So the light came on in this young attorney's mind. He thought, "Here's where I can do my new friend a service and can also get rid of this bird." His first thought was to give him the turkey but then he thought, "No, that might offend him. I'll sell him the turkey." So he asked the man how much money he had with him. The man said, "Two dollars." He said, "I'll sell you the turkey for two dollars." So they made the transaction and both were very satisfied. The man got off the street car with his turkey and the attorney went home with his money.
Well, you can imagine the scene when this man arrived at his home. The children gathered around the table, all excited, and they unwrapped the turkey and there was this phony bird. You know what he must have thought. "Of all the dirty, low-down, no-good blankety-blanks, that guy takes the cake!" To make a long story short, the young attorney went back to the office the day after Thanksgiving and discovered what had happened. He was appalled, and he and his friends rode the streetcar for a whole week trying to find this man again. They walked the streets and knocked on doors. They would have done anything to set this matter right but they never found him.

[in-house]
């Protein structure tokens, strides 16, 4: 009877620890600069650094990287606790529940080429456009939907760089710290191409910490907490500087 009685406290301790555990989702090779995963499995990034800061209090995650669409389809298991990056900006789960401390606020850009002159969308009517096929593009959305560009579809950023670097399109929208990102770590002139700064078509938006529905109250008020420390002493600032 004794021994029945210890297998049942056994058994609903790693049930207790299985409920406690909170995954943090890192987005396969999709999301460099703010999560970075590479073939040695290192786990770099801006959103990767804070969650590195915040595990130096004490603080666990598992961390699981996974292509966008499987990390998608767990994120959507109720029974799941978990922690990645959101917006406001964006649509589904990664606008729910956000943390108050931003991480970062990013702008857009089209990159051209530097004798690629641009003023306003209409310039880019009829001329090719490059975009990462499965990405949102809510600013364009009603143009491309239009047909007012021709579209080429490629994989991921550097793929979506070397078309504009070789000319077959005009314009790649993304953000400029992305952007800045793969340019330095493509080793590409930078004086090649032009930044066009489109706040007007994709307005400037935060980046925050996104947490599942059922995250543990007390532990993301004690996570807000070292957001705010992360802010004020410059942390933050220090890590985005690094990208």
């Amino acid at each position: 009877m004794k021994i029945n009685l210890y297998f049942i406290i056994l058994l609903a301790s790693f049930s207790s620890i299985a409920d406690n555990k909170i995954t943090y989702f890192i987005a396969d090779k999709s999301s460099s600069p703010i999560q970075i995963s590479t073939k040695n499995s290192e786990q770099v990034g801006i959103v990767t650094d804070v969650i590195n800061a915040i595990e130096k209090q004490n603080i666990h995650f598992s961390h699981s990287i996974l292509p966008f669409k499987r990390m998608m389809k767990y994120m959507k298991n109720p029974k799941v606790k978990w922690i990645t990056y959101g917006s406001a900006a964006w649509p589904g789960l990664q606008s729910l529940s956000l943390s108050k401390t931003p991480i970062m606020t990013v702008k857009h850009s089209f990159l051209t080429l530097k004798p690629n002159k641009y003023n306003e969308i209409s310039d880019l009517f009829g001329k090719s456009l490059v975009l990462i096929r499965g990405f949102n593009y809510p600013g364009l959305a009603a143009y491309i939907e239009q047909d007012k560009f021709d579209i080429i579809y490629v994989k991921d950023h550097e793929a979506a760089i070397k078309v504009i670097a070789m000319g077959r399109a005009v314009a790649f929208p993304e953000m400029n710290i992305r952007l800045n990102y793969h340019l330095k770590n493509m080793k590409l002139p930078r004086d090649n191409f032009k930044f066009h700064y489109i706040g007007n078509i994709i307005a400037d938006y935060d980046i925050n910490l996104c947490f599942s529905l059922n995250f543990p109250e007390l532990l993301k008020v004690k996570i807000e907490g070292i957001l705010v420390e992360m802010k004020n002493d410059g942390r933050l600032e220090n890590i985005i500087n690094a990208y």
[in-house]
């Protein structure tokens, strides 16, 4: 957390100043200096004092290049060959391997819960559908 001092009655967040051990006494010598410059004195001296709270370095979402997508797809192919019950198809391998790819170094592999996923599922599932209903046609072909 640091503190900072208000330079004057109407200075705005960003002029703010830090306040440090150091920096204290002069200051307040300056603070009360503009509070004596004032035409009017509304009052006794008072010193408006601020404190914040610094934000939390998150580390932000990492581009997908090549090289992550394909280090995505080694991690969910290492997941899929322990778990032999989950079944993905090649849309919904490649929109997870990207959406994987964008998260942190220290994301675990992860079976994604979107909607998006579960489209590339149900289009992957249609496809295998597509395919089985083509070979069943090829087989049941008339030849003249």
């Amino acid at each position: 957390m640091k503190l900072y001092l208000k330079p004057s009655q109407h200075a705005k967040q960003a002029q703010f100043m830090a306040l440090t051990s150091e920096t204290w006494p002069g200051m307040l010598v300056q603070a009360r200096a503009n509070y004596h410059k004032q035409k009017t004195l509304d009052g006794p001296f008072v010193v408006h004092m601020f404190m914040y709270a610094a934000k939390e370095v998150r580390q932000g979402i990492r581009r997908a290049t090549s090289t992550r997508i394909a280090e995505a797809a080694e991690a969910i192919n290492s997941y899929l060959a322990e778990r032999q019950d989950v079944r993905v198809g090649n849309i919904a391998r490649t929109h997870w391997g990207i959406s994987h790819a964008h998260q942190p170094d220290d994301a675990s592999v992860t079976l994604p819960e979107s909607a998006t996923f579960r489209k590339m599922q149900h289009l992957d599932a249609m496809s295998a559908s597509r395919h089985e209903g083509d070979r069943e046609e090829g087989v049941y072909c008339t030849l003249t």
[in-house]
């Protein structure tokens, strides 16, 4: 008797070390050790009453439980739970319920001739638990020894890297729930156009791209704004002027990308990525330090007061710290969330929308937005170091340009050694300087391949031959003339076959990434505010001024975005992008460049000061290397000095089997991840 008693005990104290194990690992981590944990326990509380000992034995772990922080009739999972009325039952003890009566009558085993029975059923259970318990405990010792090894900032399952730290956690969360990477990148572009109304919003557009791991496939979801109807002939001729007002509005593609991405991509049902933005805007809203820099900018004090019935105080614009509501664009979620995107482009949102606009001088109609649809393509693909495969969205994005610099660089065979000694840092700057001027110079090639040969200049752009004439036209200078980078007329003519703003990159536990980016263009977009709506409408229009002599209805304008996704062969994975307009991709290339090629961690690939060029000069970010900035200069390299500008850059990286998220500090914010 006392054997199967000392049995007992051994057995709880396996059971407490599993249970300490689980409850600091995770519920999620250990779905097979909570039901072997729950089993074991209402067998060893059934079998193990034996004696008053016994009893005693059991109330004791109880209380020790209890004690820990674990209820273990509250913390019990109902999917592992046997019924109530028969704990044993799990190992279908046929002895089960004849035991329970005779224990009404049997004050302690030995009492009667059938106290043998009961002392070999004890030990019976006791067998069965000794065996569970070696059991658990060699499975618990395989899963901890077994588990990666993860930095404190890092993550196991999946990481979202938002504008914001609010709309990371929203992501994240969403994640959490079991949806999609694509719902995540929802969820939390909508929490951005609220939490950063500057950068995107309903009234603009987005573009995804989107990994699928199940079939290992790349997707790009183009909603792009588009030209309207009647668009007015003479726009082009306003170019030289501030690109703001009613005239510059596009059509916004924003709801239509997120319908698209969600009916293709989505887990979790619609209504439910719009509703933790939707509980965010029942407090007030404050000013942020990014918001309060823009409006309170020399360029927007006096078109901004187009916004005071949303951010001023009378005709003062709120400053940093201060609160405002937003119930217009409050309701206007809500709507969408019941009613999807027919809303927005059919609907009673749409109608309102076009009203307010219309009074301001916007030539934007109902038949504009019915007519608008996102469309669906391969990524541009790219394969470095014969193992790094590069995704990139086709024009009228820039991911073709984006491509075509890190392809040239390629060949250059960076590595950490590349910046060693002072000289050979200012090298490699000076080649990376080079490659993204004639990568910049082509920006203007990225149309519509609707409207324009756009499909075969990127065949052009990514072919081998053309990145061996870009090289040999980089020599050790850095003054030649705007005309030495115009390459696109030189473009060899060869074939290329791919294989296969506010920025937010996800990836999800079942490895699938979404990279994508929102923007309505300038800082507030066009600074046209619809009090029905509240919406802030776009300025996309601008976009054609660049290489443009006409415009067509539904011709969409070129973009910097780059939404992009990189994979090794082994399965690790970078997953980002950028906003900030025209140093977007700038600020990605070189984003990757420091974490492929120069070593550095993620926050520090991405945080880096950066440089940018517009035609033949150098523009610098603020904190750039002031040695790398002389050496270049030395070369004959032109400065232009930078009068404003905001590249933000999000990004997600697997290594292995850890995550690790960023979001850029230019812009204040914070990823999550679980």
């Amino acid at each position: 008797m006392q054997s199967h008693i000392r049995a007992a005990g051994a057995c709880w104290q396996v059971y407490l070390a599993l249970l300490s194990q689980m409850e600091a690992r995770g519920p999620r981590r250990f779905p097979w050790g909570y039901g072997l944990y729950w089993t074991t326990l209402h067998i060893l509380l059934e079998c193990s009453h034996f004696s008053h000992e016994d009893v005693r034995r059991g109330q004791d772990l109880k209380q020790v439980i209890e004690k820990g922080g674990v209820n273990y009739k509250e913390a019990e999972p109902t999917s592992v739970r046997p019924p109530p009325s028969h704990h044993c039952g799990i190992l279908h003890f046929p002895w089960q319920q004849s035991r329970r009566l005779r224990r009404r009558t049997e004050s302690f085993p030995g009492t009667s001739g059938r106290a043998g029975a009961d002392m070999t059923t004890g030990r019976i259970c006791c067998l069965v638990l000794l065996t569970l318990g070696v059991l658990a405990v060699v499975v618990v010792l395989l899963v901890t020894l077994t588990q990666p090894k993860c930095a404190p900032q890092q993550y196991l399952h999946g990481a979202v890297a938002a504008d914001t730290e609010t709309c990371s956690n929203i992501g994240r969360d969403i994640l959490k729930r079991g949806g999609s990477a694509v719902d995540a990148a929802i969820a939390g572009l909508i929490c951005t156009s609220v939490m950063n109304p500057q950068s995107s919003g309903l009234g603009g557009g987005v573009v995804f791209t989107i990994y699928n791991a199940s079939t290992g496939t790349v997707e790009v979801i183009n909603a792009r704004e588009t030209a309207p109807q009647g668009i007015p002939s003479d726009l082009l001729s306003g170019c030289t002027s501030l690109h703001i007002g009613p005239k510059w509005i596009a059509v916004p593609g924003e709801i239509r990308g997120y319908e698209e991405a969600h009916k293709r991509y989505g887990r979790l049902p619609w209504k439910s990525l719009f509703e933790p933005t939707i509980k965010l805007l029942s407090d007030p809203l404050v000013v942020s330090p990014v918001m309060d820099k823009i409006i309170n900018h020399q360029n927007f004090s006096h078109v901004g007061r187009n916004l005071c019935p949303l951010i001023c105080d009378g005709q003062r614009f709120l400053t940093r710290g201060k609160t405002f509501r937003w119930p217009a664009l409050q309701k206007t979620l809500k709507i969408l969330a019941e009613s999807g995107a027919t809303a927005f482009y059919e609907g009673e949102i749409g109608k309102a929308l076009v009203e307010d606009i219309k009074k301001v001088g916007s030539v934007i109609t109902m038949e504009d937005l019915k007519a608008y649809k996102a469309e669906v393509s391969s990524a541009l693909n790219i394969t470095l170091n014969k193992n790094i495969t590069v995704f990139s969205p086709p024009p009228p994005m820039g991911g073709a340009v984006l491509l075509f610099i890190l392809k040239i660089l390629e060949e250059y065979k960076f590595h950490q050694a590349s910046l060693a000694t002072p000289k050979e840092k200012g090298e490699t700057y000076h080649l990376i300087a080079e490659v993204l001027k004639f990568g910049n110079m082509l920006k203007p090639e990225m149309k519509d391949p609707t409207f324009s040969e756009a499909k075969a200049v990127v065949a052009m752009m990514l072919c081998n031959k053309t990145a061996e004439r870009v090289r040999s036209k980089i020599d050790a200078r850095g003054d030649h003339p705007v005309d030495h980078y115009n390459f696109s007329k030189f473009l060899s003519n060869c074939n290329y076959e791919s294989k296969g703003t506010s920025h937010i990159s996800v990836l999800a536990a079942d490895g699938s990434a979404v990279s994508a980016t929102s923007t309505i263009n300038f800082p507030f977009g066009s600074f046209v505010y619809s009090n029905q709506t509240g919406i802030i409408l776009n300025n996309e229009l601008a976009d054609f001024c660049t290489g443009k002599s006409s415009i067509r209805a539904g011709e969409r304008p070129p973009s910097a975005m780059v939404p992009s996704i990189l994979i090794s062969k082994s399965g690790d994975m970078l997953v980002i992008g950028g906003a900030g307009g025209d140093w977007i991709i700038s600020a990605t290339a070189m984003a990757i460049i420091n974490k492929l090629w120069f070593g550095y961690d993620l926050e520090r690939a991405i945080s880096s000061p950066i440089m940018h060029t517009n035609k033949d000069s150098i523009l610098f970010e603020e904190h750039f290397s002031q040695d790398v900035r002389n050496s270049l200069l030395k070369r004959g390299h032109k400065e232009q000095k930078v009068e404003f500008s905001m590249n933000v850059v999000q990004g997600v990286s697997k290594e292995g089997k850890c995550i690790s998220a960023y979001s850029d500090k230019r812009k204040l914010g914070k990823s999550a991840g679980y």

That story keeps coming back to me because it depicts so vividly the impossibility of judging the motives of other people. We simply do not know their hearts. Our tendency so often is to cast judgment on a person because of something that he does, or because of some outward appearance, or some other external factor, when we simply don't know what is going on inside. James addresses a word to us in this regard in the first thirteen verses of his second chapter where he deals with the problem of prejudice, or the making of superficial judgments.